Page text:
The point of me posting this is simple. The thing to be explained in the origin of life is not a cake, where you can jumble ingredients together and get something. The thing to be explained is information. The origin of life is a programming problem, not a cooking problem. Where did the software come from – the first basic program that allowed for the basic functions of life, like self-replication.

Dr. Davies is hoping for a naturalistic solution to the problem, because he is a naturalist. But at least he is clear about specifying the thing that needs to be explained. A lot more clear than the journalists who explain intelligent design as the belief that some things are too complex to have evolved. But that’s wrong. The real question is: where did the information come from?

Filed under: Polemics, , , , , , , , , , , , , , , , , ,

Is the set of 20 amino acids used in living systems finely tuned?

Jonathan has found a gem of a research paper and written about it at Evolution News.

Jonathan explains the question he is addressing:

An interesting research paper was recently published in the Journal Astrobiology by Gayle K. Philip and Stephen J. Freeland, which asks, “Did Evolution Select a Nonrandom Alphabet of Amino Acids?”

The article notes that there exists no strict limitation on the character or type of amino acids which can be used in living systems. Indeed, biology could conceivably have used a different amino acid alphabet, and there appears to be a fairly wide range from which it could have chosen. But is there anything special — is there anything unique or unusual — about the set of 20 amino acids (some organisms use one or two additional amino acids) that life does use? And, if there is, how might this fundamentally non-random contingency be explained?

Is there anything special about the set of 20 amino acids we see in virtually all living systems? There are about 80 of them in total, so why do we see only 20 of them being used?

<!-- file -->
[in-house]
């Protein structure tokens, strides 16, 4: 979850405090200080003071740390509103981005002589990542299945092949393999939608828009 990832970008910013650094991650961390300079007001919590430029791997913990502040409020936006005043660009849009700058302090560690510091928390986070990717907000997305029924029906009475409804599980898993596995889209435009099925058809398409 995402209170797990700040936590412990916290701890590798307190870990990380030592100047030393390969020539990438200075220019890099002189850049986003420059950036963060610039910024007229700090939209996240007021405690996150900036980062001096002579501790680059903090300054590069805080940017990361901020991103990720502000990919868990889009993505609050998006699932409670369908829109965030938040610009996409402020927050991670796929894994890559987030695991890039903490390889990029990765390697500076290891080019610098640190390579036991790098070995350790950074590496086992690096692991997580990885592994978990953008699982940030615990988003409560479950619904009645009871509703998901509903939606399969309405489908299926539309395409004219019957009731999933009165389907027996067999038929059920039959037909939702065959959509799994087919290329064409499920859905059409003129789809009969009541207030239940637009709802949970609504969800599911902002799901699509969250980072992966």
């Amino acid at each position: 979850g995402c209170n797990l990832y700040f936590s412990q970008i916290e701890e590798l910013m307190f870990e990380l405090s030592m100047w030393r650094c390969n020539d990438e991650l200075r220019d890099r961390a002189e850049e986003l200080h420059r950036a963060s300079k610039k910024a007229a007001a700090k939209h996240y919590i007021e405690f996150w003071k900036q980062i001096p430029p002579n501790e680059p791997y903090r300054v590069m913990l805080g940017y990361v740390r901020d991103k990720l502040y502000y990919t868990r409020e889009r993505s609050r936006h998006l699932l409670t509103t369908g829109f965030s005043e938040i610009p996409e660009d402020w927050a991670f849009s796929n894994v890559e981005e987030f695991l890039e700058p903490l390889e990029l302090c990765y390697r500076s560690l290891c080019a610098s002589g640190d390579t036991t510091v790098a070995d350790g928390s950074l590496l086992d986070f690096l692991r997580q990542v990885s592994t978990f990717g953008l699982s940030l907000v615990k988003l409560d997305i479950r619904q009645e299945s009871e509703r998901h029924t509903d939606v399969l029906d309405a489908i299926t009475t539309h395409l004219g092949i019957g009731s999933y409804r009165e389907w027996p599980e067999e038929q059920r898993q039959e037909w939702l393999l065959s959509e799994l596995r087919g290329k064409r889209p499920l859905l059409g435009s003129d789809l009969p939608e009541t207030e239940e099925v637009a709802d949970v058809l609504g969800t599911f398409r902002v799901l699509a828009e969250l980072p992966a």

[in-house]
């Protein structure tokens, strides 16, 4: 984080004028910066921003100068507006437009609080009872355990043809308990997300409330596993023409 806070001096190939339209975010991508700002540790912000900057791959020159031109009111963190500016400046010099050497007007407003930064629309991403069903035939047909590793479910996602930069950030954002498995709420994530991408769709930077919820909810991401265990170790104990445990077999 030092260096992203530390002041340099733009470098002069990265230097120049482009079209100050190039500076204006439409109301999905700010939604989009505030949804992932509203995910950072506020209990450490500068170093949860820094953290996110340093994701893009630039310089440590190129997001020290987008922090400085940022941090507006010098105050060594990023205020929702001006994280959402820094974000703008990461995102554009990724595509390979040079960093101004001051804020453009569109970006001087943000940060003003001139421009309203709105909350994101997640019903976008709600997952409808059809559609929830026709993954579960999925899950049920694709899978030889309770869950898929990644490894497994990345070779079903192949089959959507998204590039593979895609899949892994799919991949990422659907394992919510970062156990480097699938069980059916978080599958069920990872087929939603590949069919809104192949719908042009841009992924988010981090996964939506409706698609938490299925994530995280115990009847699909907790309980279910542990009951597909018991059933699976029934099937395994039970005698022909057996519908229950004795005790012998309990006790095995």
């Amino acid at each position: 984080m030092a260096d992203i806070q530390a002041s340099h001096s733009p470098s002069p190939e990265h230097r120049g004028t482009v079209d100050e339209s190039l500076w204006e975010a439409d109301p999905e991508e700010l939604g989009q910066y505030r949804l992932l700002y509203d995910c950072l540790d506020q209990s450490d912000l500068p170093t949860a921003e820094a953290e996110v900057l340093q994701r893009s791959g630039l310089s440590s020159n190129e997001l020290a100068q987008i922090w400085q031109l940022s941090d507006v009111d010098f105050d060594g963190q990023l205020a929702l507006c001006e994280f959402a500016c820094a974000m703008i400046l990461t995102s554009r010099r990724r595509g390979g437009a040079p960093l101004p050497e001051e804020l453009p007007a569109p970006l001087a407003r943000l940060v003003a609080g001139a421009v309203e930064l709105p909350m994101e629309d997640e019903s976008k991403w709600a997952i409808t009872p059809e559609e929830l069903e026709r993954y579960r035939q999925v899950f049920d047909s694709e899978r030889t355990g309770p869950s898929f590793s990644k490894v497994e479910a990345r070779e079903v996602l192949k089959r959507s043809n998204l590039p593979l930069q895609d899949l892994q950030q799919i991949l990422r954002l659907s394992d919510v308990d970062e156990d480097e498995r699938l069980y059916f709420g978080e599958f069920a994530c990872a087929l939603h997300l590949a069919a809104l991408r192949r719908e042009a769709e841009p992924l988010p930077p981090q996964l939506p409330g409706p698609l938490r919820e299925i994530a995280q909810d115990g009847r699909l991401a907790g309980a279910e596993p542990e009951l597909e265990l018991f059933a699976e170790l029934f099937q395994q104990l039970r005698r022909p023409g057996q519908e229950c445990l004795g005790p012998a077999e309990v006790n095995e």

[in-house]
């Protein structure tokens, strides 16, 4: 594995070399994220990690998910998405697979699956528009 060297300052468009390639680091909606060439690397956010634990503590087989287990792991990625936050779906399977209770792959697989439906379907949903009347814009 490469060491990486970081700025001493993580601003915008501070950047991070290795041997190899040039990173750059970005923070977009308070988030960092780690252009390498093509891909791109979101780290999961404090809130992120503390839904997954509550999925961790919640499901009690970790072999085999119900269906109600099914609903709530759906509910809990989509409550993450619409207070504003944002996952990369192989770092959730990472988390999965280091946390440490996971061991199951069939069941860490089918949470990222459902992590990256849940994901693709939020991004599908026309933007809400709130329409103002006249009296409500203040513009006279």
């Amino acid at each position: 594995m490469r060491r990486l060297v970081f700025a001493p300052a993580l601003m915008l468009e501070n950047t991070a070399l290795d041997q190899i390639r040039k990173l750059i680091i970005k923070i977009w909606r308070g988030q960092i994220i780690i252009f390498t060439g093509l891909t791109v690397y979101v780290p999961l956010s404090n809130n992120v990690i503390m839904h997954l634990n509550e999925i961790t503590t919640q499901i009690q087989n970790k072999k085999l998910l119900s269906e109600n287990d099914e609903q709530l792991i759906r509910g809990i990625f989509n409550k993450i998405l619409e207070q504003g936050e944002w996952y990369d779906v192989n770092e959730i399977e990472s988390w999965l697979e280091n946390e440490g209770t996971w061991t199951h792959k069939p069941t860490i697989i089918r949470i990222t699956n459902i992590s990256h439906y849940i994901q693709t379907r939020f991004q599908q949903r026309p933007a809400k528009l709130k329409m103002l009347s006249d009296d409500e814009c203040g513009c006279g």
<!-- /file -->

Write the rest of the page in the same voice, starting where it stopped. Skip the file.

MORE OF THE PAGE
Jonathan explains why the set of 20 we see in nature is finely-tuned:

The authors compared the coverage of the standard alphabet of 20 amino acids for size, charge, and hydrophobicity with equivalent values calculated for a sample of 1 million alternative sets (each also comprising 20 members) drawn randomly from the pool of 50 plausible prebiotic candidates.

The results?

The authors noted that:

…the standard alphabet exhibits better coverage (i.e., greater breadth and greater evenness) than any random set for each of size, charge, and hydrophobicity, and for all combinations thereof. In other words, within the boundaries of our assumptions, the full set of 20 genetically encoded amino acids matches our hypothesized adaptive criterion relative to anything that chance could have assembled from what was available prebiotically.

In the rest of the article, Jonathan assesses whether chance or law or a combination of chance and law are capable of explaining the selection of this optimized 20-character alphabet naturalistically. He also argues that once we have exhausted the explanatory powers of naturalistic mechanisms, that we are justified in appealing to intelligent causes, since we see intelligent agents choosing things for purposes all the time.